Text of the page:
The 48 member countries now participating in the activities of the Global Research Alliance are Argentina, Australia, Belgium, Bolivia, Brazil, Canada, Chile, China, Colombia, Costa Rica, Denmark, Dominican Republic, Ecuador, Egypt, Finland, France, Germany, Ghana,  Honduras, Indonesia, Italy, Ireland, Japan, Lithuania, Malaysia, Mexico, Nicaragua, the Netherlands, New Zealand, Norway, Panama, Paraguay, Peru, the Philippines, Poland, Republic of Korea, South Africa, Spain, Sri Lanka, Sweden, Switzerland, Thailand, the United Kingdom, Tunisia, the United States, Uruguay, Vietnam and Zimbabwe.

For more information on the GRA or how to become a member country please contact the GRA Secretariat.

Zimbabwe

April 11, 2017   •   News

The Association of African Universities (AAU) has intensified its support for students from its member institutions to acquire employable skills before graduating from their universities. Through its development partners the African Capacity Development Foundation (ACBF) and the Swedish International Development Agency (Sida), the AAU has secured funds for its member universities in good standing (whose annual subscription payment to AAU is up to date) to offer small grants of up to US$600 per student for graduate internships.

Students may apply online at https://www.aau.org/subs/grin/

The deadline for application is Friday 19th May, 2017.

 

Conditions for the Award of the Grant

•        Grant applicants should be students pursuing post-graduate degree programmes. Applicants should note that the grants are for training purposes only and not meant for the completion of theses or dissertations.

•        Applicants shall commit to undertake an internship programme for a period between twelve (12) and twenty-four (24 weeks).

•        Applications should be supported with an authorisation note from the Head of Department of the applicant’s university as well as an official acceptance letter from the establishment wishing to host the intern.

•        All applicants should submit a detailed curriculum vitae.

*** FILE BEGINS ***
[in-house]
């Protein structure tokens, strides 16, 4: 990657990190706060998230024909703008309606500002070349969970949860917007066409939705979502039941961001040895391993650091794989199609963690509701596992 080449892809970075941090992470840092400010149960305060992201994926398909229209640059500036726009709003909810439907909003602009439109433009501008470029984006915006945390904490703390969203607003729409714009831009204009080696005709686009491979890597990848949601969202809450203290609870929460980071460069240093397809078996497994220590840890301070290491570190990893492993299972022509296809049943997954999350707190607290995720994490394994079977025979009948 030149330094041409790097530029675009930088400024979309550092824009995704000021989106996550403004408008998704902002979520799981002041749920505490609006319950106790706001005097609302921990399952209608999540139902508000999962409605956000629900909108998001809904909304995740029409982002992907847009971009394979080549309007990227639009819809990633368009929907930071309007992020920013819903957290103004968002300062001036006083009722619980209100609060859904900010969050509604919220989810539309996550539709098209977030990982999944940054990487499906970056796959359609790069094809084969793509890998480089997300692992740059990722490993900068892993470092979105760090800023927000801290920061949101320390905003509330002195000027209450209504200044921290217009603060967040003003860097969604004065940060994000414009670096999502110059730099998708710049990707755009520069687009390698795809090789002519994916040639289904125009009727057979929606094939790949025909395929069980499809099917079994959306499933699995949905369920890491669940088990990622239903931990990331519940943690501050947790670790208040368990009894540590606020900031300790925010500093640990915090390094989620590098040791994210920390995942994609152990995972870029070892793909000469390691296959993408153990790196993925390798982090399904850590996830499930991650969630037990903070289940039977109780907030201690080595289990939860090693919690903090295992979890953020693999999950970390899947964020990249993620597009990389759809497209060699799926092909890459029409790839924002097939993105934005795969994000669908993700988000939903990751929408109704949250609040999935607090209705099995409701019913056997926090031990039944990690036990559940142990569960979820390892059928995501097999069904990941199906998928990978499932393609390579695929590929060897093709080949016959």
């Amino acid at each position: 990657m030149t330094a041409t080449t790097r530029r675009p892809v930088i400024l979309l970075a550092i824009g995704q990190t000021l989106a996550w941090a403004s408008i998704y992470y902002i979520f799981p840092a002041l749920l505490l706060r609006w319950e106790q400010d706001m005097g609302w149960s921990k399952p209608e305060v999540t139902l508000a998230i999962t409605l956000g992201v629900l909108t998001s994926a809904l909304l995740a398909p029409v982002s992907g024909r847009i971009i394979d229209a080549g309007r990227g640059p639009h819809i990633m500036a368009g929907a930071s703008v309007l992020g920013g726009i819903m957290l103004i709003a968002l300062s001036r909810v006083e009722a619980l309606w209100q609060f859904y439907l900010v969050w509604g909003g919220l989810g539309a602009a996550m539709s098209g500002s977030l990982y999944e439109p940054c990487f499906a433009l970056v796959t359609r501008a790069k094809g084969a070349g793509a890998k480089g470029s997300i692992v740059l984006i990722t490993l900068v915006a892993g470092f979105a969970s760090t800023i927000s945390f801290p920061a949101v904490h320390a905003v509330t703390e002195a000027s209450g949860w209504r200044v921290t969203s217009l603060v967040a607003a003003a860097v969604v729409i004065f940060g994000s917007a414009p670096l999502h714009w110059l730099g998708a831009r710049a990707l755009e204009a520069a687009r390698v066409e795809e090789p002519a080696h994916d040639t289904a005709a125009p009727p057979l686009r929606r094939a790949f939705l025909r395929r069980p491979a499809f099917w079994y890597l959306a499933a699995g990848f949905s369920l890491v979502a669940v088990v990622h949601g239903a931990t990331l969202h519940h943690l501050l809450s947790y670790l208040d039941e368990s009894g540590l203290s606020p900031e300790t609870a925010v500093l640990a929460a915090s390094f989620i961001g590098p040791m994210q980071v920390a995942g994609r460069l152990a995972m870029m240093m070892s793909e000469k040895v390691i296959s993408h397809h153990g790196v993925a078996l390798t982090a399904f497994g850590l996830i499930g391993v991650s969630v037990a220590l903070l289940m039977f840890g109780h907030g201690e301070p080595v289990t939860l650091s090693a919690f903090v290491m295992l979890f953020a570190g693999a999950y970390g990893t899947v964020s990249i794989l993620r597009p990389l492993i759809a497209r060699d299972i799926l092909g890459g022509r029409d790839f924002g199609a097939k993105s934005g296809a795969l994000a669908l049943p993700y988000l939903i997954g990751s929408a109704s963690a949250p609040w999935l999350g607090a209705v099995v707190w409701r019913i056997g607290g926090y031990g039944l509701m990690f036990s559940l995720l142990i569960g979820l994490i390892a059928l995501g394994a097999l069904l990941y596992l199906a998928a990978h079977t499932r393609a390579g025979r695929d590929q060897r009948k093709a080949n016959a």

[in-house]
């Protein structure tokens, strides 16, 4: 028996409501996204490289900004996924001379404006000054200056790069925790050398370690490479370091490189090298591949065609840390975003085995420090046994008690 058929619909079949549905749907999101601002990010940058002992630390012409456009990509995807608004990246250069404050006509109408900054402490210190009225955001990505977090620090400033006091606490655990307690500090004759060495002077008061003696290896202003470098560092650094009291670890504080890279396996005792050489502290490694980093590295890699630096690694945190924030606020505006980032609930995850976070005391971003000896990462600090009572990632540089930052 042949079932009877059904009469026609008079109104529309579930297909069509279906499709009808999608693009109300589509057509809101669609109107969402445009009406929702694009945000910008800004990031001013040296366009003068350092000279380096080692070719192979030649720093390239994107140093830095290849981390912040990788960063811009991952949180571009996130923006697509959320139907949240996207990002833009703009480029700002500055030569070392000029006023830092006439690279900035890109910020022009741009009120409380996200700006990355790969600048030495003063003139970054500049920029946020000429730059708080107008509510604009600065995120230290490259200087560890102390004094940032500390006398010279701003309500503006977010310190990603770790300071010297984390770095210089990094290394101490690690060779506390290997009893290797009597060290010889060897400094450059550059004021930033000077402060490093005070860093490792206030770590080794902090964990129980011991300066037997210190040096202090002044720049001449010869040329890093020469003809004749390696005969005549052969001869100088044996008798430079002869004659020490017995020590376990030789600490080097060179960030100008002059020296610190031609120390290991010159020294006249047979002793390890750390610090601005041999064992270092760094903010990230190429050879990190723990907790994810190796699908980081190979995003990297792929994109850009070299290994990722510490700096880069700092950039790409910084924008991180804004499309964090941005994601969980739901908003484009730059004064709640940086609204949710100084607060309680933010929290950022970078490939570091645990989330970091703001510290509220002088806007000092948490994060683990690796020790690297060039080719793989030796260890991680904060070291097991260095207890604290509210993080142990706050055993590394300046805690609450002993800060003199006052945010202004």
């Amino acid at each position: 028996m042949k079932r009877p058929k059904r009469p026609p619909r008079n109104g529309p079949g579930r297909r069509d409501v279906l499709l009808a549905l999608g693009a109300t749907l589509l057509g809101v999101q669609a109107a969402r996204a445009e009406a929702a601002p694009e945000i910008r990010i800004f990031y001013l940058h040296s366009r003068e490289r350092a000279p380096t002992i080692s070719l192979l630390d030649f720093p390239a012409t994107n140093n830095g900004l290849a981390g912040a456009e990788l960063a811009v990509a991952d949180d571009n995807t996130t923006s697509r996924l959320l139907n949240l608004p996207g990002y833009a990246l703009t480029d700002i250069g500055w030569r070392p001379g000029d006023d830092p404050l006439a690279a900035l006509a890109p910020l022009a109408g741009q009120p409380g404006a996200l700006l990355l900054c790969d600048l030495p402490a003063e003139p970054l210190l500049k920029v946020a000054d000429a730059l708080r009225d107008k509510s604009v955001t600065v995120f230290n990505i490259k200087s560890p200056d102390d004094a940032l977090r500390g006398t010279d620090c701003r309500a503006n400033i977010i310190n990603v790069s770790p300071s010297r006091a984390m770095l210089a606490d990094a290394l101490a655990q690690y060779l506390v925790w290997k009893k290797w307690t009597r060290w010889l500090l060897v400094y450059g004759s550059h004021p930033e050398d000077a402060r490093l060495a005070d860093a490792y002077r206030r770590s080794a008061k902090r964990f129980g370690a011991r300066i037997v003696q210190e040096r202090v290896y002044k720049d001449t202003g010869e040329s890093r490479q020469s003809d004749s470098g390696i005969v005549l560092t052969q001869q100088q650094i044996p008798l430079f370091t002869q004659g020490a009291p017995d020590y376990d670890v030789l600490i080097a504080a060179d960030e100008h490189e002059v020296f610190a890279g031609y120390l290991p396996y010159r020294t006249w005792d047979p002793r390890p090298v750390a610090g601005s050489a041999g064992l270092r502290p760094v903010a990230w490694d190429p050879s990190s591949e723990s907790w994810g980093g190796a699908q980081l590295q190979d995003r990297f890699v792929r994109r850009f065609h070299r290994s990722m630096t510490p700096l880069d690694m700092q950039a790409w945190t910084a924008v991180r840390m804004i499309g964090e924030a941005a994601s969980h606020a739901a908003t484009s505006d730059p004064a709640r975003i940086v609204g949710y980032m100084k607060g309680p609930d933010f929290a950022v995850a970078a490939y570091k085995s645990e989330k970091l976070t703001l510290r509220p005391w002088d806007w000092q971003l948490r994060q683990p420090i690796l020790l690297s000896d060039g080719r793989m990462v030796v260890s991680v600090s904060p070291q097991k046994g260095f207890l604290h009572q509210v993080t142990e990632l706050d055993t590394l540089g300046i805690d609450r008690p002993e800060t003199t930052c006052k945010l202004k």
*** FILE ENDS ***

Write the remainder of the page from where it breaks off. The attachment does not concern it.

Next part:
•        A detailed but confidential supervisory report would be required from the host institution on the progression of the applicant during the period of internship, and from the university of the applicant on academic progress after the period of internship.

•        Past beneficiaries of the AAU Internship Scheme are not eligible to apply.

•        Consideration would be given to applicants who have no practical work experience.

Selection of successful applications would be based on a quota system revolving around gender (at least 40% of beneficiaries should be females); country (not more than 10 applicants per country) and language (at least 30% from Francophone institutions).

August 16, 2016   •   News

Previous studies using models have shown that in theory, improving the health of livestock increases productivity while decreasing relative emissions intensity (EI). A similar study in East Africa has shown the same trend. With the removal of the endemic disease trypanosomiasis, cattle on East African farms increased productivity and decreased EI per unit of protein at between 2 and 4%, depending on the production system. In West Africa, the removal of trypanosomiasis led to decreased EI in some systems but increased EI in others, because when the disease was removed more males were kept and used for draft purposes.

The study was funded by the International Livestock Research Institute under Global Research Alliance Partner CGIAR (CCAFS), and included Animal Health & GHG Emissions Intensity Network Champion, Dr Michael Macleod (SRUC), and Network Coordinator, Dr Timothy Robinson (ILRI).

Read more about the study (page 4)

Read more about CCAFS

Read more about the Animal Health & GHG Emissions Intensity Network

cattle